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I was attracted to this recipe by the sodium content. I ran out of time during the Mexican cookathon, so I made them last night. I fried them in artery-clogging bacon grease and served them with real maple syrup drizzled on top, homemade fried sausage and fried tomato slices. A scrumptious breakfast, indeed.
Oh, my, these took me straight back to Santa Fe. They were perfect. The directions about not rerolling or patching proved to be a key point to success. The shape that you described is really important because they puff up like a little pillows as soon as they hit the hot oil. The pieces I put in which were irregular in shape just didn't come up to scratch. I cooked them in peanut oil at 370* deg. Canola oil would be fine too probably. Thanks for bringing back a delicious memory to life.
Yummy! I found the rolling them thinner made them puff up more, making them lighter and crispier. I used vegetable oil in a deep fryer and sprinkled cinnamon and sugar on top immediately after taking them out of the fryer (that way it sticks better to the dough)
This is really a great recipe. I founded out this when my Spanish techer said we was having a party and everybody needed to bring something. She was talking about how good it would be to have someone to make this recipe and i volunteered. Everyone loved me in school that day. They said this was te best Spanish food they everytasted. JamalGeathers@aol email me if u wanna talk abouthtis recipe.
Simply wonderful! I was a bit worried about the dough at first- mine was very crumbly and wouldn't kneed together well. I added a bit more water, chocking up the oddity to the fact that everything I'm using is American and has been shipped here from the U.S. Oh, in my case smaller was better- I got really nice small puffy cloud-like sopaipillas. The larger ones I tried didn't seem to work to well, still good just didn't puff. Still wonderful and tasty, reminded my hubby of home. Thanks!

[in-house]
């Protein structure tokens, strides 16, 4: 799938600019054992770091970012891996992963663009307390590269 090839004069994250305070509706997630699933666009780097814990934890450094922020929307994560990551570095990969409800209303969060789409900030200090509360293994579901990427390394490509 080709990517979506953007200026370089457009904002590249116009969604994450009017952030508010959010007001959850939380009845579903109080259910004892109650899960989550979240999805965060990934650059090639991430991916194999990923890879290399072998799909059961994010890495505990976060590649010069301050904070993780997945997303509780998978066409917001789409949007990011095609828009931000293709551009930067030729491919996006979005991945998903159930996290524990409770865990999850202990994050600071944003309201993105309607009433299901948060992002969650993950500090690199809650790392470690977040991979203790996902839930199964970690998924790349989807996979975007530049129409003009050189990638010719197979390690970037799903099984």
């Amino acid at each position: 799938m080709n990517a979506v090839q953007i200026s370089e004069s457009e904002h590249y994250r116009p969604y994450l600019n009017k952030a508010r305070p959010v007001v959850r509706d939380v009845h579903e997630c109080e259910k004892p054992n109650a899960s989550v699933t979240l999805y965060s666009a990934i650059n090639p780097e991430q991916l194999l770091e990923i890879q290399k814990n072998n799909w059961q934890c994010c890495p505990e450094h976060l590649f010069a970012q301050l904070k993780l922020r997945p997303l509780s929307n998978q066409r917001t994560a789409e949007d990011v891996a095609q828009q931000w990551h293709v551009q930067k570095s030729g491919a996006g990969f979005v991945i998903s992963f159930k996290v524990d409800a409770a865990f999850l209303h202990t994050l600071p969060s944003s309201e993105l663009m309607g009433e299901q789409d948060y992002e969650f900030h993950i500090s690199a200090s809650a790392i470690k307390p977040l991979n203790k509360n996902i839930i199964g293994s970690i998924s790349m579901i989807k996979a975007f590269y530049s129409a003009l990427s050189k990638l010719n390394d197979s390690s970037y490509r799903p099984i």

These were pretty tasty treats! I didn't realize that these needed to be rolled thin, guess I should read the reviews, but I did notice immediately that thinner would have probably been better. Anyways, I fried mine, drained, rolled in cinnamon and sugar, then dipped in honey.MMMM good. I will definately try this again, rolling the dough much thinner.
These were absolutely perfect! They puffed up beautifully like delicious little pillows ; ) I hadn't tried them rolled in cinnamon and sugar before, but that's my new favorite way to eat them! I didn't have shortening on hand, so I used Earth Balance and that worked just fine. I just made a test batch and 1/3 of the recipe made a dozen gorgeous little sopaipillas.
So easy and good thanks
I have been looking for this recipe for ages. It's one of those I remember eating as a kid and loving it with honey poured into it. I've tried to get my mom's recipe for years!!! It's a simple recipe, but the technique and a pinch of this and that is what I needed. This is it. THANK YOU for sharing... I will be making these for my kids.
Another tip for sopaipillas: after their obligatory rest and after you have cut them, roll them even thinner, then place them one or two at a time in the very hot oil, then submerge them immediately in the oil, using the back of a spatula. They will puff immediately. If you plan to split and fill them , the second rolling isn't necessary, but the submersion is. Also, if you cook them this way until they are quite dark, they will keep a few hours (6 or so)in a single layer on the counter. You can re-heat them in a hot oven for a few minutes. When I lived in Barstow, CA, these were a staple at church suppers, brought in huge panfuls and having been made in the relative cool of the eaarly morning.